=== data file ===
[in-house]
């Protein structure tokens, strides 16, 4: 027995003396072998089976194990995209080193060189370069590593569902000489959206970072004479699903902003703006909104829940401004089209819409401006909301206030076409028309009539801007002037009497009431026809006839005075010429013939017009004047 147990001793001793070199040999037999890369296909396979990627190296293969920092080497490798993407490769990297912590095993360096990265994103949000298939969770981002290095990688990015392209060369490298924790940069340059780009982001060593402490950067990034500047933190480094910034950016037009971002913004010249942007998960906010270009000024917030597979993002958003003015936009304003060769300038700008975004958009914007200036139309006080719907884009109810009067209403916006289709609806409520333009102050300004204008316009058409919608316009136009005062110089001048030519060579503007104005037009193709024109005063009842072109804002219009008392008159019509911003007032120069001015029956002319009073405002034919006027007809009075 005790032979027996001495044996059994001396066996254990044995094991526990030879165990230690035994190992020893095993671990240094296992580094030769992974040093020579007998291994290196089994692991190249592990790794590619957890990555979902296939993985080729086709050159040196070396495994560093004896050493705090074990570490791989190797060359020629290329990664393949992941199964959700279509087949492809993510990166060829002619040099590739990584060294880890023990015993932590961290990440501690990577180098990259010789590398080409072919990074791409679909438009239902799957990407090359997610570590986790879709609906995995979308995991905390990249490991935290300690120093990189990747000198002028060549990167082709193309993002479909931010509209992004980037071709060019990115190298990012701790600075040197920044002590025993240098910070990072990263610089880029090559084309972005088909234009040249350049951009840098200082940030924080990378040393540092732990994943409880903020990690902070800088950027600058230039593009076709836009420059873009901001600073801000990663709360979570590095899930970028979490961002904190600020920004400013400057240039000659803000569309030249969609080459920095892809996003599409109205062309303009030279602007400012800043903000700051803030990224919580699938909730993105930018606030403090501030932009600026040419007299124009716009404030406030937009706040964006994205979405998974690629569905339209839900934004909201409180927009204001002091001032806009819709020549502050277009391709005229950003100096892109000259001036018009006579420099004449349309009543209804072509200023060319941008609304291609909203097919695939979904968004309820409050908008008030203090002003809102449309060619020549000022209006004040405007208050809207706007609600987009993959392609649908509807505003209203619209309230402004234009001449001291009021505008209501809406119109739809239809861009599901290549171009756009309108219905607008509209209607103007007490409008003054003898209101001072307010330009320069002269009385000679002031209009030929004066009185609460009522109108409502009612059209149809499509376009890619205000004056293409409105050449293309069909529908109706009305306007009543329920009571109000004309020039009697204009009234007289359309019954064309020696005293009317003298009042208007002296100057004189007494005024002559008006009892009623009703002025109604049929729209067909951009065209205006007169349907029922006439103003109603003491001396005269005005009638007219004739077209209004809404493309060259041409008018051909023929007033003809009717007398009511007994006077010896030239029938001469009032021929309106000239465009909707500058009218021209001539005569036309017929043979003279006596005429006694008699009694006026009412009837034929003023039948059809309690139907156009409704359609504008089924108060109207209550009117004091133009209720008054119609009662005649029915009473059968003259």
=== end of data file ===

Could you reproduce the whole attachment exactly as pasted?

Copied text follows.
[in-house]
């Protein structure tokens, strides 16, 4: 027995003396072998089976194990995209080193060189370069590593569902000489959206970072004479699903902003703006909104829940401004089209819409401006909301206030076409028309009539801007002037009497009431026809006839005075010429013939017009004047 147990001793001793070199040999037999890369296909396979990627190296293969920092080497490798993407490769990297912590095993360096990265994103949000298939969770981002290095990688990015392209060369490298924790940069340059780009982001060593402490950067990034500047933190480094910034950016037009971002913004010249942007998960906010270009000024917030597979993002958003003015936009304003060769300038700008975004958009914007200036139309006080719907884009109810009067209403916006289709609806409520333009102050300004204008316009058409919608316009136009005062110089001048030519060579503007104005037009193709024109005063009842072109804002219009008392008159019509911003007032120069001015029956002319009073405002034919006027007809009075 005790032979027996001495044996059994001396066996254990044995094991526990030879165990230690035994190992020893095993671990240094296992580094030769992974040093020579007998291994290196089994692991190249592990790794590619957890990555979902296939993985080729086709050159040196070396495994560093004896050493705090074990570490791989190797060359020629290329990664393949992941199964959700279509087949492809993510990166060829002619040099590739990584060294880890023990015993932590961290990440501690990577180098990259010789590398080409072919990074791409679909438009239902799957990407090359997610570590986790879709609906995995979308995991905390990249490991935290300690120093990189990747000198002028060549990167082709193309993002479909931010509209992004980037071709060019990115190298990012701790600075040197920044002590025993240098910070990072990263610089880029090559084309972005088909234009040249350049951009840098200082940030924080990378040393540092732990994943409880903020990690902070800088950027600058230039593009076709836009420059873009901001600073801000990663709360979570590095899930970028979490961002904190600020920004400013400057240039000659803000569309030249969609080459920095892809996003599409109205062309303009030279602007400012800043903000700051803030990224919580699938909730993105930018606030403090501030932009600026040419007299124009716009404030406030937009706040964006994205979405998974690629569905339209839900934004909201409180927009204001002091001032806009819709020549502050277009391709005229950003100096892109000259001036018009006579420099004449349309009543209804072509200023060319941008609304291609909203097919695939979904968004309820409050908008008030203090002003809102449309060619020549000022209006004040405007208050809207706007609600987009993959392609649908509807505003209203619209309230402004234009001449001291009021505008209501809406119109739809239809861009599901290549171009756009309108219905607008509209209607103007007490409008003054003898209101001072307010330009320069002269009385000679002031209009030929004066009185609460009522109108409502009612059209149809499509376009890619205000004056293409409105050449293309069909529908109706009305306007009543329920009571109000004309020039009697204009009234007289359309019954064309020696005293009317003298009042208007002296100057004189007494005024002559008006009892009623009703002025109604049929729209067909951009065209205006007169349907029922006439103003109603003491001396005269005005009638007219004739077209209004809404493309060259041409008018051909023929007033003809009717007398009511007994006077010896030239029938001469009032021929309106000239465009909707500058009218021209001539005569036309017929043979003279006596005429006694008699009694006026009412009837034929003023039948059809309690139907156009409704359609504008089924108060109207209550009117004091133009209720008054119609009662005649029915009473059968003259």